As explained by Duffett, "The United States has been a pioneer in providing a governmental system for the protection of new plant varieties. The Plant Patent Act was enacted in 1930, and since that time Plant Patent protection has been secured for over 20,000 new varieties of vegetatively propagated plants. Several hundred additional Plant Patent Applications are being submitted by plant originators each year."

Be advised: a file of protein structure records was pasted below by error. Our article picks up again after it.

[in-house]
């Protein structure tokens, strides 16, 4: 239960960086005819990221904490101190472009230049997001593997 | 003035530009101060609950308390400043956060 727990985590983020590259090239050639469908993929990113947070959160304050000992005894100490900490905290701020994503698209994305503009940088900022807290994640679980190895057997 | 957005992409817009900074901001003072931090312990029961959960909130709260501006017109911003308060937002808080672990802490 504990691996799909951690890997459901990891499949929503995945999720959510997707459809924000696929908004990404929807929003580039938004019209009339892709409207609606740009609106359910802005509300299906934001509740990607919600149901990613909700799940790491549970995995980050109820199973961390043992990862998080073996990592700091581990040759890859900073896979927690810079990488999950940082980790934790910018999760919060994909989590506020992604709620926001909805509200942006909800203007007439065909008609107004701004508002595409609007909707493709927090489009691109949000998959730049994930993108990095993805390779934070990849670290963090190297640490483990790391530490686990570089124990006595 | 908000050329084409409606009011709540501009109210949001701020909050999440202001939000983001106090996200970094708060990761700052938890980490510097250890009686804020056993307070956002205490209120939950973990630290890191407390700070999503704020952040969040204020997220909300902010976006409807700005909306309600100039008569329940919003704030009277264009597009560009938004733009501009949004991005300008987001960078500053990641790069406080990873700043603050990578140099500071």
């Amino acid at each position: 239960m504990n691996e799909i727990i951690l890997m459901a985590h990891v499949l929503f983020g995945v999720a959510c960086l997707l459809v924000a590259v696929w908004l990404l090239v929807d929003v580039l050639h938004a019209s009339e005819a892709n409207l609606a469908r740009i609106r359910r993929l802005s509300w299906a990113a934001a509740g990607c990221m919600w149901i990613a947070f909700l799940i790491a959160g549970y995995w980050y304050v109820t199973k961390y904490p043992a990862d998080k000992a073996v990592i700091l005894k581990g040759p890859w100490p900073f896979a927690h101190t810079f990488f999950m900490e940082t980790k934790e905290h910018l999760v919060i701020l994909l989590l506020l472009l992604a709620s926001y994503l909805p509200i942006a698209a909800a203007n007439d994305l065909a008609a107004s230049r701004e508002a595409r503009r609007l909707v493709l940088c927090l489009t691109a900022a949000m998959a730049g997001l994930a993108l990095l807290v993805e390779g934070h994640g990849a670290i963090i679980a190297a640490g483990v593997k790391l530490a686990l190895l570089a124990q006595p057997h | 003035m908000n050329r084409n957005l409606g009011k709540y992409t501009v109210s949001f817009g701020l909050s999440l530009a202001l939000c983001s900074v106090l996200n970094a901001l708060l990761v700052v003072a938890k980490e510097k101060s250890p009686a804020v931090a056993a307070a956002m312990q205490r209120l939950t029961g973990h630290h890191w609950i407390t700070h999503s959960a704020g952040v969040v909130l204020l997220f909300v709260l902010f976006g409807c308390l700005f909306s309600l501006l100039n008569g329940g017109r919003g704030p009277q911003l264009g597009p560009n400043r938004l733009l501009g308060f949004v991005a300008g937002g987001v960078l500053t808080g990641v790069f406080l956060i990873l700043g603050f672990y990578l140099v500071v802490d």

In the article, Duffett discusses an array of topics relating to the Plant Patent Act, including how "[t]he right provided to the owner of a US Plant Patent does not currently extend to 'essentially derived varieties' (EDV)" and therefore "the plant or parts thereof can be freely used by another for the development of other different plant varieties." Duffett also writes that as a result of newer legislation, such as the Plant Variety Protection Act, "[p]lant protection of broader scope than that provided by the original Plant Patent Act of 1930 is now a possibility."